Fair Testing Campaign

It’s not surprising that the SAT and ACT tests, which can play so large a role in shaping high school students’ chances of getting into the colleges of their choice, are subject to a lot of scrutiny.  That scrutiny comes not only from the students themselves and their families, but also from the high school counselors and tutors and others who help students prepare for college.

Some critics of these tests argue that they disadvantage students who are not skillful test takers but who have a great potential to learn.  Advocates of the test, on the other hand argue that SAT and ACT test results do correlate with success in college. Moreover, argues Kathryn Juric, Vice President of the College Board’s SAT Program, “The SAT actually shines a spotlight on the inequities in education by putting every student on equal footing.”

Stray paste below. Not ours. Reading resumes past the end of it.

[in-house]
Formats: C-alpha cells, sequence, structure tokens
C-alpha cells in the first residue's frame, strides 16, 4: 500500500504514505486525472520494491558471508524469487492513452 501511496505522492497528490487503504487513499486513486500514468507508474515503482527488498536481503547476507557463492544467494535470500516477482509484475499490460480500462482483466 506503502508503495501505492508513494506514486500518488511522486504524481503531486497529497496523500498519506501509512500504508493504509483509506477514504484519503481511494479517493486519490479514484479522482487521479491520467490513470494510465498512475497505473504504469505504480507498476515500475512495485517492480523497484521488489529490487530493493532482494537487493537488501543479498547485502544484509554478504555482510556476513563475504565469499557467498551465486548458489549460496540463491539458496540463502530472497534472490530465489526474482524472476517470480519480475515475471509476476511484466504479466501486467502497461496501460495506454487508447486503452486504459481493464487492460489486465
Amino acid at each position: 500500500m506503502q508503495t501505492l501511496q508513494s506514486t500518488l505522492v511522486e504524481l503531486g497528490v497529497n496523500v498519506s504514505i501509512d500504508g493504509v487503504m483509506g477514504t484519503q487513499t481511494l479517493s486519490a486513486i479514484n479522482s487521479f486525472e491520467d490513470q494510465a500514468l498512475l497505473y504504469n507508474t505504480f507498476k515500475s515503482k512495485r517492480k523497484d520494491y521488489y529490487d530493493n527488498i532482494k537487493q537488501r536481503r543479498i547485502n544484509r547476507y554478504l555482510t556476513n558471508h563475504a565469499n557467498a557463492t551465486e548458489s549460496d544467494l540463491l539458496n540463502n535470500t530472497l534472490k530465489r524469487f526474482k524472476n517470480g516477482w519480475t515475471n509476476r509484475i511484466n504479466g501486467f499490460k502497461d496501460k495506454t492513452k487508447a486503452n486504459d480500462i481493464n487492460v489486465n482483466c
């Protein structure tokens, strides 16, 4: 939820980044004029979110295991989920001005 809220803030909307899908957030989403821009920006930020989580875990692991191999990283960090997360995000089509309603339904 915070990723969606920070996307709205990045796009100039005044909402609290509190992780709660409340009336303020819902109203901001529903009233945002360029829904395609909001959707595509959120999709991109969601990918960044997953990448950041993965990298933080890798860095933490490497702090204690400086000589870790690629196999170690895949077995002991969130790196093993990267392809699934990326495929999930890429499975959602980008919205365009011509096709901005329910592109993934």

There is, in any case, a problem with the SAT and SAT tests that has become quite evident over the past decade: some colleges “superscore” the tests, and that encourages students “in the know” to “game the system.”  

One of the major problems with both of these tests isAnd does assessment of the test scores encourage “gaming the system” in a way that unfairly privileges some students over others?


t participate in the support grou seeking to guide studentsoften make the difference between a “gate keepers,” so to speak, of college admissions are the SAT and ACT tests.